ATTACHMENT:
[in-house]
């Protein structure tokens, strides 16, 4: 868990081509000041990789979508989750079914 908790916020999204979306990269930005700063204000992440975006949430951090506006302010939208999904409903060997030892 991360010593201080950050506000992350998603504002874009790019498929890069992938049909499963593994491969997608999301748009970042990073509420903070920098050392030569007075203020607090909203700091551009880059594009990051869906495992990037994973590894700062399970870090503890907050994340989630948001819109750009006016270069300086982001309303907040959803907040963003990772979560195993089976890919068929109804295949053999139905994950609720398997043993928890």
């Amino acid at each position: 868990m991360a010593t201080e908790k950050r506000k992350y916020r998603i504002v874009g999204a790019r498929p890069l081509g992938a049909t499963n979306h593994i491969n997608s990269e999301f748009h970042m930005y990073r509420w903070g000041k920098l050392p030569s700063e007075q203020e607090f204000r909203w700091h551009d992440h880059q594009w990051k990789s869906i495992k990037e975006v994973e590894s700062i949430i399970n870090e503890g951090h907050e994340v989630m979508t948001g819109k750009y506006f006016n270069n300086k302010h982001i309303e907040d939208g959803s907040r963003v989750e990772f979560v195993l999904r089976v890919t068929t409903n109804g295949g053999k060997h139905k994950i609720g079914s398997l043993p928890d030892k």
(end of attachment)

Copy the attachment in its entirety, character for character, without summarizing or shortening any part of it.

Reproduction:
[in-house]
């Protein structure tokens, strides 16, 4: 868990081509000041990789979508989750079914 908790916020999204979306990269930005700063204000992440975006949430951090506006302010939208999904409903060997030892 991360010593201080950050506000992350998603504002874009790019498929890069992938049909499963593994491969997608999301748009970042990073509420903070920098050392030569007075203020607090909203700091551009880059594009990051869906495992990037994973590894700062399970870090503890907050994340989630948001819109750009006016270069300086982001309303907040959803907040963003990772979560195993089976890919068929109804295949053999139905994950609720398997043993928890």
């Amino acid at each position: 868990m991360a010593t201080e908790k950050r506000k992350y916020r998603i504002v874009g999204a790019r498929p890069l081509g992938a049909t499963n979306h593994i491969n997608s990269e999301f748009h970042m930005y990073r509420w903070g000041k920098l050392p030569s700063e007075q203020e607090f204000r909203w700091h551009d992440h880059q594009w990051k990789s869906i495992k990037e975006v994973e590894s700062i949430i399970n870090e503890g951090h907050e994340v989630m979508t948001g819109k750009y506006f006016n270069n300086k302010h982001i309303e907040d939208g959803s907040r963003v989750e990772f979560v195993l999904r089976v890919t068929t409903n109804g295949g053999k060997h139905k994950i609720g079914s398997l043993p928890d030892k």